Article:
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Panama’s former dictator Noriega sues creators of popular video game franchise ‘Call of Duty’

July 16, 2014

Panama’s former dictator Manuel Noriega — who’s been convicted of drug trafficking, money laundering and murdering political opponents — is suing the makers of a popular video game franchise for damaging his image.

Noriega is suing Activision for the depiction of him in “Call of Duty: Black Ops II.”  He alleges “blatant misuse, unlawful exploitation and misappropriation for economic gain” of his image in the video game, according to the Courthouse News Service.

The surreal lawsuit claims that the “Defendants’ use of plaintiff’s image and likeness caused damage to plaintiff.  Plaintiff was portrayed as an antagonist and portrayed as the culprit of numerous fictional heinous crimes.”

The 80-year-old ex-military strongman remains in prison in Panama after committing some very real crimes. Noriega, a former CIA informant, ruled the country from 1983 to 1989. But the U.S. military overthrew him after his bloody crackdowns on political rivals.

He spent two decades in a Miami prison on drug charges. Noriega then was extradited to France for another six-year prison sentence for laundering money to a Colombian drug cartel. In December 2011, France granted an extradition request to have Noriega serve time for past murders in Panama and sent him back home (he had been convicted in absentia).

In the lawsuit, Noriega’s attorneys expressed displeasure that the dictator was portrayed as a “kidnapper, murderer and enemy of the state.” In “Black Ops II” — a best-selling title released in November 2012 — Noriega is also a U.S. ally, assisting in the pursuit of a Nicaraguan terrorist. However, he later betrays the United States. The Panamanian ruler is repeatedly insulted by characters in the game.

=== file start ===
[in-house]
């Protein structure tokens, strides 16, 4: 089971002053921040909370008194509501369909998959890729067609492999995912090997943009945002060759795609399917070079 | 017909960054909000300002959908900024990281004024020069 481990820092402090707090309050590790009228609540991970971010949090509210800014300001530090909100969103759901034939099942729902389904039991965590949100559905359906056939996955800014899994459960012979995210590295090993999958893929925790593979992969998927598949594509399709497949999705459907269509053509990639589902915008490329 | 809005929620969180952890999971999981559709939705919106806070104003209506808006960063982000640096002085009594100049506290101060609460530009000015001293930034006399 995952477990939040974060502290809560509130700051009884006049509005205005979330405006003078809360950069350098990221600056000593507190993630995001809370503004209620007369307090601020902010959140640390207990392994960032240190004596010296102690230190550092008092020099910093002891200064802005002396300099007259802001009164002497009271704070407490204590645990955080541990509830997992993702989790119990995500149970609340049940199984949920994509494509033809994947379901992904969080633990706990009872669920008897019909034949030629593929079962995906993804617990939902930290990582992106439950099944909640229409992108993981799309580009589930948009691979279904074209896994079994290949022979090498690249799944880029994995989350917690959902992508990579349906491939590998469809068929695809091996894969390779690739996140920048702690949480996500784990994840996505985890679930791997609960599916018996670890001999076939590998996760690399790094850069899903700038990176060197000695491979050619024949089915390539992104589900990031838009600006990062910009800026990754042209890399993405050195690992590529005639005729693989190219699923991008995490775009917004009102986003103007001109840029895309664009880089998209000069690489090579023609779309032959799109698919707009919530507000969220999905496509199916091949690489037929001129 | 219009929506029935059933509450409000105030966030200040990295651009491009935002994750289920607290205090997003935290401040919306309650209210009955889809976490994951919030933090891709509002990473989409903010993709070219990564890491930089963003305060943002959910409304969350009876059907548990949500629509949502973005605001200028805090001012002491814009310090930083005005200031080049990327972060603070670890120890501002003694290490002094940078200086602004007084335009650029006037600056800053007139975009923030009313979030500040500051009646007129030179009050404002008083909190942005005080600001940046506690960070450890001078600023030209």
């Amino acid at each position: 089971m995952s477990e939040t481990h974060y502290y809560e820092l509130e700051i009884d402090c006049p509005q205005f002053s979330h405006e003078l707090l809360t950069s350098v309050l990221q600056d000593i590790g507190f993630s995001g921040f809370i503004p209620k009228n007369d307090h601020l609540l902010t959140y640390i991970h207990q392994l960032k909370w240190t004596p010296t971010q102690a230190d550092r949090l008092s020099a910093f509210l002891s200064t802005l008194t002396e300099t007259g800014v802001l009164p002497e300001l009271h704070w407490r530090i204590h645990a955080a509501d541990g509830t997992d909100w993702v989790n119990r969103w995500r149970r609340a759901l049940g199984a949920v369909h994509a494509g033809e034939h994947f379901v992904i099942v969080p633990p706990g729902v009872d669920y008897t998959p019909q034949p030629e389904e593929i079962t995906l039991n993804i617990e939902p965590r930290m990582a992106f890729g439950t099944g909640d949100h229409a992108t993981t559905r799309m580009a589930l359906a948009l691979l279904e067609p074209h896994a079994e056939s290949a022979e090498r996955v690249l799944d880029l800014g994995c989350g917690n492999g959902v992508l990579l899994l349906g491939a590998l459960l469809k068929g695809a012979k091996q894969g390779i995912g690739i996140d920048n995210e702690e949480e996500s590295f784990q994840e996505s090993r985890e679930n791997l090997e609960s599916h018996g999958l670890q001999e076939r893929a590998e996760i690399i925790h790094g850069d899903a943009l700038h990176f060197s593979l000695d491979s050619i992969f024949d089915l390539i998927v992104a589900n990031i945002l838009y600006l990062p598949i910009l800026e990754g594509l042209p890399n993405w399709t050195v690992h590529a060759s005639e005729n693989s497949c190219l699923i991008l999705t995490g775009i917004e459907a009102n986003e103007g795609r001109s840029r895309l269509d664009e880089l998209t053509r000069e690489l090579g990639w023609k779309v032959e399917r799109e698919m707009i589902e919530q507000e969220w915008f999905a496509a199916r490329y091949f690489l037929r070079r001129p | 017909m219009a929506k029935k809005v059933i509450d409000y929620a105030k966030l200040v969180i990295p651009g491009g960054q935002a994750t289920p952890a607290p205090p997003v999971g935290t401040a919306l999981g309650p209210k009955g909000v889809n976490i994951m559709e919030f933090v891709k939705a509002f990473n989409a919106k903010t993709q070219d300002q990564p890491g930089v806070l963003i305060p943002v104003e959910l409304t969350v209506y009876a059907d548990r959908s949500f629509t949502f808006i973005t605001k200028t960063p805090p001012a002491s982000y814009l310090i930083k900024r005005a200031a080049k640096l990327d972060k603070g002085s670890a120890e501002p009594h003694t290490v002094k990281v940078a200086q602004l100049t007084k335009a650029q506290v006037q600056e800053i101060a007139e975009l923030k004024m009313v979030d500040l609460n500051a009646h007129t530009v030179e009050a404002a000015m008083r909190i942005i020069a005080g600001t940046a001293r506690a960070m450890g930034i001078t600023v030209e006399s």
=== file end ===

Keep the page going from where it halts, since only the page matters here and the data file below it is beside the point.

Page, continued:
Noriega also seeks lost profits, stating that Black Ops II benefitted from the use of his image. The suit alleges:

‘Black Ops II,’ features several nonfiction characters, including plaintiff, for one purpose: to heighten realism in its video game, ‘Black Ops II.’ This translates directly into heightened sales for defendants.

“Defendants deliberately and systematically misappropriated plaintiff’s likeness to increase revenues and royalties, at the expense of plaintiff and without the consent of plaintiff.”

Noriega’s claim is similar to a lawsuit filed by troubled movie star Lindsay Lohan, who sued the creators of Grand Theft Auto V for creating a character allegedly based off her image, voice and style.

Here’s a YouTube video showing a couple of Manuel Noriega’s scenes in the video game. (Warning: Clip contains graphic animated violence):

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